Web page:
Realistically wind and solar should not be connected to the grid which was designed for a coal fired base load They should be connected to batteries which require some huge breakthroughs to be viable.
    Solar can pay for itself if used by the owner during the day but it should not be connected to the grid. Basically the power companies don’t want the power during peak solar production but during peak electricity demand(evenings) there is no solar available.
    Basically people want cheap reliable electricity and no blackouts

  25. Ken Fabian
    September 11th, 2017 at 07:30 | #25

    Herb, yes the RET has been significant, although investment in large scale renewables has been less than it might be because of the policy uncertainty. But the biggest “subsidy” here remains the ongoing amnesty fossil fuels enjoy on climate and other externalised costs; as long as that continues any cost comparisons, including for RE with firming, are distorted.

    chrisl, I disagree that RE should be have been excluded from the grid. Certainly the backup/firming are important but in the absence of foresight, planning and policy and in places like SA the growth of RE is pushing near the limits without backup. I don’t believe it’s truly a crisis, although any blackouts, including those because coal and gas plants fail in hot weather – or because they are being withdrawn to force prices up – will be used shamelessly in the LNP’s pro-fossil fuels campaign.

    Yet the true value of storage is being made clear by the failures of policymakers and investment to stay in step with RE growth. The market will do what governments have chosen not to do; provide the economic incentives for the necessary growth in storage. It (and other firming options like voluntary load shedding) is beginning to get the attention it should have had had that foresight and planning had been there. Firming for RE is what is needed, not more coal.

  26. Smith
    September 11th, 2017 at 09:38 | #26

    You have to laugh about all the LNP politicians and their hangers on who have just discovered that private businesses (read: AGL) make decisions that in their private interests and that whether those decisions are in the national interest is neither here nor there, from the point of view of the businesses. It’s hilarious seeing Matt Canavan, who was once a Productivity Commission economist, lamenting that AGL is acting in its own interests.

    The National Electricity Market was set up explicitly on the premise that private decisions by private businesses (or government-owned businesses acting independently of their owners) would sum up to the national interest in general and the users of electricity in particular. The whole point of the word Market in National Electricity Market was to unleash the power and beauty of Adam Smith’s invisible hand blah blah blah. Well, it might have worked, or it might not have, but any chance of it working has been thoroughly corrupted by the bollocks that is our energy and climate policy.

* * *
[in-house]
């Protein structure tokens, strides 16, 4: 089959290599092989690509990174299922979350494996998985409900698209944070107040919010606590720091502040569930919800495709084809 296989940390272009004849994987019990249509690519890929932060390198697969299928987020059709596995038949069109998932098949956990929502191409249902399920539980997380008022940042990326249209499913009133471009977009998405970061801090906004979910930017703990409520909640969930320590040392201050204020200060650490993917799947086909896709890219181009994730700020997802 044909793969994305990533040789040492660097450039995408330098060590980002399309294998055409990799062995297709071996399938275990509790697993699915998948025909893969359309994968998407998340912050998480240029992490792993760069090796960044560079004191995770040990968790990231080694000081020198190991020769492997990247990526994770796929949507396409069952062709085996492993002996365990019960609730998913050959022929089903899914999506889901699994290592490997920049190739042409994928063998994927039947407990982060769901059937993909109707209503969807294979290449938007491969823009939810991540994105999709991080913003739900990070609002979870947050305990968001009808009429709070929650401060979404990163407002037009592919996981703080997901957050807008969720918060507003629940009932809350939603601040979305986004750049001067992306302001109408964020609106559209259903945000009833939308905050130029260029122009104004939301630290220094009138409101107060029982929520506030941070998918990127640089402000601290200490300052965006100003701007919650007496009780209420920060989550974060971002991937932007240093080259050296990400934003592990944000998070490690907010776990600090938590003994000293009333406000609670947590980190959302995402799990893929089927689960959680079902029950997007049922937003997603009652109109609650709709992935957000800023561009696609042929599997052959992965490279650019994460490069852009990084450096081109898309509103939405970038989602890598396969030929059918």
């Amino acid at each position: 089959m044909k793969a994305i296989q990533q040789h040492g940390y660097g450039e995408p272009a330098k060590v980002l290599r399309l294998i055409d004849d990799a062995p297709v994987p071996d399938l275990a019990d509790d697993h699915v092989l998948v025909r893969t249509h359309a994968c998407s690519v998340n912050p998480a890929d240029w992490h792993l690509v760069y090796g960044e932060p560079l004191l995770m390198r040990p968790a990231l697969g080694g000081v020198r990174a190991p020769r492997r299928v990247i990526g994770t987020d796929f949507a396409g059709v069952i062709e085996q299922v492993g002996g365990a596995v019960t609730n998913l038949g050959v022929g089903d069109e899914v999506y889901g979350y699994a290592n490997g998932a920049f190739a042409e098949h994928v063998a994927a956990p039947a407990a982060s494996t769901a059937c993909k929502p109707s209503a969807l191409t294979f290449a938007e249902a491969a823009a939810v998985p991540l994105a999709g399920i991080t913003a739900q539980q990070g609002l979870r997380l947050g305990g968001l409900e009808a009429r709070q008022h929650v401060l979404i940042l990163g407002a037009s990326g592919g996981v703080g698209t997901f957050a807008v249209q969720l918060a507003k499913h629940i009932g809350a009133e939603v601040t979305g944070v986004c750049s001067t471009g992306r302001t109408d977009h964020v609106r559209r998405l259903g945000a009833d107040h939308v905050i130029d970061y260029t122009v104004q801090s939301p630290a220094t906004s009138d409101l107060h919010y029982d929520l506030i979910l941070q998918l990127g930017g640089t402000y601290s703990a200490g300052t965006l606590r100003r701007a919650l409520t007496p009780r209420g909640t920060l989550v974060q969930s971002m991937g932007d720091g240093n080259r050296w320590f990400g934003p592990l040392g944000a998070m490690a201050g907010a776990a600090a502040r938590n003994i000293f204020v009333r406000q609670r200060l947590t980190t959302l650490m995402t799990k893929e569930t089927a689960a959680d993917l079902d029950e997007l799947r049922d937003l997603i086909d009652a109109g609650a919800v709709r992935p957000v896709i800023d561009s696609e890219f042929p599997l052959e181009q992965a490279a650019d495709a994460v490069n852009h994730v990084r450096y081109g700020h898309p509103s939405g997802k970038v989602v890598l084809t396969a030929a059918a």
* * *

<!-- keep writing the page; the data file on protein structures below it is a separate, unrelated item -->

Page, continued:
As always, be careful what you wish for.

    It’s almost as hilarious seeing the lefties on social media praise AGL as far-sighted and wise. As always, be careful who you get into bed with.

  27. Herb
    September 11th, 2017 at 09:40 | #27

    @James Wimberly, you may be right that there are other models short of full vertical integration that would work. My views are not necessarily indicative of electrical engineers at large, and market design is not my expertise at all. I just know what it’s like to try and get some engineering done with our current arrangements, and in my experience it is incredibly inefficient. To your more specific examples I’d comment as follows:

    There may be overseas jurisdictions with market based systems that are doing better than us right now in terms of price and reliability (you mentioned the UK and Germany). But what we don’t have is an example of a network that has transitioned to asynchronous renewables (which is what Aus is attempting to do) because it hasn’t been done anywhere. Maybe the UK and Germany will experience the same pitfalls we are when their penetration of asynchronous renewable gets higher. Note that Germany is part of the continental European network, so the issues we are dealing with in Aus won’t become apparent until all of Europe starts to hit levels of asynchronous supply comparable to that of South Australia.